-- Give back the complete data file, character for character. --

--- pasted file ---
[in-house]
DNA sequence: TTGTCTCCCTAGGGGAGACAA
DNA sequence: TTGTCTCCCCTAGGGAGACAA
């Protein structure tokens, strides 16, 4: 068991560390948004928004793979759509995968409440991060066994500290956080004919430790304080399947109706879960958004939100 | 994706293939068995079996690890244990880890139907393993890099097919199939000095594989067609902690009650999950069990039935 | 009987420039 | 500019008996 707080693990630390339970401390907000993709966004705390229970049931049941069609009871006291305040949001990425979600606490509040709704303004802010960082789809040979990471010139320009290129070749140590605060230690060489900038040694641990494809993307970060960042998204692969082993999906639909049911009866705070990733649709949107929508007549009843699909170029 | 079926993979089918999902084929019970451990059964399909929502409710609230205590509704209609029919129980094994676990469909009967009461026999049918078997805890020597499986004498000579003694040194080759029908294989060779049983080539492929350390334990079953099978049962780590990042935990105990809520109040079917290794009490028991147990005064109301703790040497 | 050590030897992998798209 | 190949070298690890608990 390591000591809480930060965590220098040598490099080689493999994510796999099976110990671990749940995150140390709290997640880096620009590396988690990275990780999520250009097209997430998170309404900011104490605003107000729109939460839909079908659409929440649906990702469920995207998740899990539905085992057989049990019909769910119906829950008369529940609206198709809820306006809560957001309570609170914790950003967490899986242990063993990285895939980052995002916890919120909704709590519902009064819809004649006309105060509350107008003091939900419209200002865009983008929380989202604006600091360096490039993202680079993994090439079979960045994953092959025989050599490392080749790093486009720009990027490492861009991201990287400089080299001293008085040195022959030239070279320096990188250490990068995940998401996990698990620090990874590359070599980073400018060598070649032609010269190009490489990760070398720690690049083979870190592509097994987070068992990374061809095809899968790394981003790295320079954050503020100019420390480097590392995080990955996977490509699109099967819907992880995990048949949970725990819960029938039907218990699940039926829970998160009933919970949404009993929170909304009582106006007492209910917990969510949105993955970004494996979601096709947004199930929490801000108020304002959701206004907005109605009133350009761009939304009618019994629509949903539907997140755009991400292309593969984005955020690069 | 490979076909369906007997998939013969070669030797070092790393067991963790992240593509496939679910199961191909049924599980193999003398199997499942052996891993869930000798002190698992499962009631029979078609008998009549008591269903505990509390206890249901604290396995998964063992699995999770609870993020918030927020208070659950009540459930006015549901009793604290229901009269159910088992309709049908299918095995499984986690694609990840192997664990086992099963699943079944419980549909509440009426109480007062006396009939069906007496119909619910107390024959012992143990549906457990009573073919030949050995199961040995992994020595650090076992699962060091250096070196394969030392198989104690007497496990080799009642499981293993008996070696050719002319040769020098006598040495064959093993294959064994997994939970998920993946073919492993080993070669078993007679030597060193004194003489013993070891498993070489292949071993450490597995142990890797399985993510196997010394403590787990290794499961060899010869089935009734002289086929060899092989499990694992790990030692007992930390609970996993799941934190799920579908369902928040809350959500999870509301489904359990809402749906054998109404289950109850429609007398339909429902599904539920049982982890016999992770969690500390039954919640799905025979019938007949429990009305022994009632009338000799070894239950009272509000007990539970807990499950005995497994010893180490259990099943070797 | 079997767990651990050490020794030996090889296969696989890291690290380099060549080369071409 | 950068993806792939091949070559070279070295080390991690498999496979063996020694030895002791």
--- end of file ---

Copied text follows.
[in-house]
DNA sequence: TTGTCTCCCTAGGGGAGACAA
DNA sequence: TTGTCTCCCCTAGGGAGACAA
């Protein structure tokens, strides 16, 4: 068991560390948004928004793979759509995968409440991060066994500290956080004919430790304080399947109706879960958004939100 | 994706293939068995079996690890244990880890139907393993890099097919199939000095594989067609902690009650999950069990039935 | 009987420039 | 500019008996 707080693990630390339970401390907000993709966004705390229970049931049941069609009871006291305040949001990425979600606490509040709704303004802010960082789809040979990471010139320009290129070749140590605060230690060489900038040694641990494809993307970060960042998204692969082993999906639909049911009866705070990733649709949107929508007549009843699909170029 | 079926993979089918999902084929019970451990059964399909929502409710609230205590509704209609029919129980094994676990469909009967009461026999049918078997805890020597499986004498000579003694040194080759029908294989060779049983080539492929350390334990079953099978049962780590990042935990105990809520109040079917290794009490028991147990005064109301703790040497 | 050590030897992998798209 | 190949070298690890608990 390591000591809480930060965590220098040598490099080689493999994510796999099976110990671990749940995150140390709290997640880096620009590396988690990275990780999520250009097209997430998170309404900011104490605003107000729109939460839909079908659409929440649906990702469920995207998740899990539905085992057989049990019909769910119906829950008369529940609206198709809820306006809560957001309570609170914790950003967490899986242990063993990285895939980052995002916890919120909704709590519902009064819809004649006309105060509350107008003091939900419209200002865009983008929380989202604006600091360096490039993202680079993994090439079979960045994953092959025989050599490392080749790093486009720009990027490492861009991201990287400089080299001293008085040195022959030239070279320096990188250490990068995940998401996990698990620090990874590359070599980073400018060598070649032609010269190009490489990760070398720690690049083979870190592509097994987070068992990374061809095809899968790394981003790295320079954050503020100019420390480097590392995080990955996977490509699109099967819907992880995990048949949970725990819960029938039907218990699940039926829970998160009933919970949404009993929170909304009582106006007492209910917990969510949105993955970004494996979601096709947004199930929490801000108020304002959701206004907005109605009133350009761009939304009618019994629509949903539907997140755009991400292309593969984005955020690069 | 490979076909369906007997998939013969070669030797070092790393067991963790992240593509496939679910199961191909049924599980193999003398199997499942052996891993869930000798002190698992499962009631029979078609008998009549008591269903505990509390206890249901604290396995998964063992699995999770609870993020918030927020208070659950009540459930006015549901009793604290229901009269159910088992309709049908299918095995499984986690694609990840192997664990086992099963699943079944419980549909509440009426109480007062006396009939069906007496119909619910107390024959012992143990549906457990009573073919030949050995199961040995992994020595650090076992699962060091250096070196394969030392198989104690007497496990080799009642499981293993008996070696050719002319040769020098006598040495064959093993294959064994997994939970998920993946073919492993080993070669078993007679030597060193004194003489013993070891498993070489292949071993450490597995142990890797399985993510196997010394403590787990290794499961060899010869089935009734002289086929060899092989499990694992790990030692007992930390609970996993799941934190799920579908369902928040809350959500999870509301489904359990809402749906054998109404289950109850429609007398339909429902599904539920049982982890016999992770969690500390039954919640799905025979019938007949429990009305022994009632009338000799070894239950009272509000007990539970807990499950005995497994010893180490259990099943070797 | 079997767990651990050490020794030996090889296969696989890291690290380099060549080369071409 | 950068993806792939091949070559070279070295080390991690498999496979063996020694030895002791």